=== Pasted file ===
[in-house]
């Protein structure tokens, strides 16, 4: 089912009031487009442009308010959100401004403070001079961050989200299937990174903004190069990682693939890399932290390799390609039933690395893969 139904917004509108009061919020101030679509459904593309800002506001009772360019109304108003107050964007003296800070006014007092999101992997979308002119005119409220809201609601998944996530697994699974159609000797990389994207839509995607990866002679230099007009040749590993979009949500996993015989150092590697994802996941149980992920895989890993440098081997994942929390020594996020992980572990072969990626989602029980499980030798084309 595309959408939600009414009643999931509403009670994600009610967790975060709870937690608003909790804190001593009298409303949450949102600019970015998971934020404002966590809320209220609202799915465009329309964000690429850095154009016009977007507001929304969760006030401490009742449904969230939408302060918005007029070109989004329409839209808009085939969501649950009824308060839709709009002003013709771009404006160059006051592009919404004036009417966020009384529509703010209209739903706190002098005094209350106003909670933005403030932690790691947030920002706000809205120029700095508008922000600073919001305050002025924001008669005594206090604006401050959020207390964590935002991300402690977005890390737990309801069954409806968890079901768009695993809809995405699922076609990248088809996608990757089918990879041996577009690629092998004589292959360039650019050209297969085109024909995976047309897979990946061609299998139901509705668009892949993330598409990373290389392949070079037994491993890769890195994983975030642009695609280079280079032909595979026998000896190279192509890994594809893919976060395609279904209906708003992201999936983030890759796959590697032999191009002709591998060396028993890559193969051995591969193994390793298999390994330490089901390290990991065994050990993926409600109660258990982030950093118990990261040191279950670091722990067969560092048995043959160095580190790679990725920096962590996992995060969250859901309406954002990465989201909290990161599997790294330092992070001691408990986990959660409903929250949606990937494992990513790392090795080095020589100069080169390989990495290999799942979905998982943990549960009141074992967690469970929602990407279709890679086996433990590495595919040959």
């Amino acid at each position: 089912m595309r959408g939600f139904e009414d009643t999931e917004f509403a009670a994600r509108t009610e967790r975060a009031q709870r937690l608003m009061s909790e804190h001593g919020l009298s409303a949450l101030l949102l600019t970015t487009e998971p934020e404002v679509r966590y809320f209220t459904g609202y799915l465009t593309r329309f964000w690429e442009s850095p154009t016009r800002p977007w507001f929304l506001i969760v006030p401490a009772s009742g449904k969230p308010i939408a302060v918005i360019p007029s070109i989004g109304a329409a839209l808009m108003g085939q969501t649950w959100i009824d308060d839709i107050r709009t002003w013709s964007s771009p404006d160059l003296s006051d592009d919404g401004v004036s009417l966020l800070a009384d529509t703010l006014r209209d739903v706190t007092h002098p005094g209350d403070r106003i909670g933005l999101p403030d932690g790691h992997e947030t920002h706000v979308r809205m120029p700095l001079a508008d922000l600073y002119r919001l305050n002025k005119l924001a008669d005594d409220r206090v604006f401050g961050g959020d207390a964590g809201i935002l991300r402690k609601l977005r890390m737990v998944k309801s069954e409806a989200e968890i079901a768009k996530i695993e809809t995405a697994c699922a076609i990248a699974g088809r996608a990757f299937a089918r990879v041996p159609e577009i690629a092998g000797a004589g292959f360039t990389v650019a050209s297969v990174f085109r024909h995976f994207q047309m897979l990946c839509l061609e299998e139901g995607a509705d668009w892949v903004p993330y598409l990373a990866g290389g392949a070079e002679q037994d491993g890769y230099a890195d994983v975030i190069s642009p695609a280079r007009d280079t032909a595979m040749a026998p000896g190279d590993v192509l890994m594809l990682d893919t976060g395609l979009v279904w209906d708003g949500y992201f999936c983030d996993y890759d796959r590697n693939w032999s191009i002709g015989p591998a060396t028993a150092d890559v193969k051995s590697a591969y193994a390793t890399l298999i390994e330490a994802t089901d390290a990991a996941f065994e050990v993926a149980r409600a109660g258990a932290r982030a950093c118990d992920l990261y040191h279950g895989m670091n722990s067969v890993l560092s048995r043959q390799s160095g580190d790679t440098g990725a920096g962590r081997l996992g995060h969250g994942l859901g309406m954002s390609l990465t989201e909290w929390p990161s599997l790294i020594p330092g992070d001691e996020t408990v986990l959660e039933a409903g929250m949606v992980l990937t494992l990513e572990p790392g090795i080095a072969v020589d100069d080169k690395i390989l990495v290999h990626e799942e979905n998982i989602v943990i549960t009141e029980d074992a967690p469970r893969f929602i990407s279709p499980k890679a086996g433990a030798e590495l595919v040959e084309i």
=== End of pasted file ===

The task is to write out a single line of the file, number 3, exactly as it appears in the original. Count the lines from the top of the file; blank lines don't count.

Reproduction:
């Amino acid at each position: 089912m595309r959408g939600f139904e009414d009643t999931e917004f509403a009670a994600r509108t009610e967790r975060a009031q709870r937690l608003m009061s909790e804190h001593g919020l009298s409303a949450l101030l949102l600019t970015t487009e998971p934020e404002v679509r966590y809320f209220t459904g609202y799915l465009t593309r329309f964000w690429e442009s850095p154009t016009r800002p977007w507001f929304l506001i969760v006030p401490a009772s009742g449904k969230p308010i939408a302060v918005i360019p007029s070109i989004g109304a329409a839209l808009m108003g085939q969501t649950w959100i009824d308060d839709i107050r709009t002003w013709s964007s771009p404006d160059l003296s006051d592009d919404g401004v004036s009417l966020l800070a009384d529509t703010l006014r209209d739903v706190t007092h002098p005094g209350d403070r106003i909670g933005l999101p403030d932690g790691h992997e947030t920002h706000v979308r809205m120029p700095l001079a508008d922000l600073y002119r919001l305050n002025k005119l924001a008669d005594d409220r206090v604006f401050g961050g959020d207390a964590g809201i935002l991300r402690k609601l977005r890390m737990v998944k309801s069954e409806a989200e968890i079901a768009k996530i695993e809809t995405a697994c699922a076609i990248a699974g088809r996608a990757f299937a089918r990879v041996p159609e577009i690629a092998g000797a004589g292959f360039t990389v650019a050209s297969v990174f085109r024909h995976f994207q047309m897979l990946c839509l061609e299998e139901g995607a509705d668009w892949v903004p993330y598409l990373a990866g290389g392949a070079e002679q037994d491993g890769y230099a890195d994983v975030i190069s642009p695609a280079r007009d280079t032909a595979m040749a026998p000896g190279d590993v192509l890994m594809l990682d893919t976060g395609l979009v279904w209906d708003g949500y992201f999936c983030d996993y890759d796959r590697n693939w032999s191009i002709g015989p591998a060396t028993a150092d890559v193969k051995s590697a591969y193994a390793t890399l298999i390994e330490a994802t089901d390290a990991a996941f065994e050990v993926a149980r409600a109660g258990a932290r982030a950093c118990d992920l990261y040191h279950g895989m670091n722990s067969v890993l560092s048995r043959q390799s160095g580190d790679t440098g990725a920096g962590r081997l996992g995060h969250g994942l859901g309406m954002s390609l990465t989201e909290w929390p990161s599997l790294i020594p330092g992070d001691e996020t408990v986990l959660e039933a409903g929250m949606v992980l990937t494992l990513e572990p790392g090795i080095a072969v020589d100069d080169k690395i390989l990495v290999h990626e799942e979905n998982i989602v943990i549960t009141e029980d074992a967690p469970r893969f929602i990407s279709p499980k890679a086996g433990a030798e590495l595919v040959e084309i």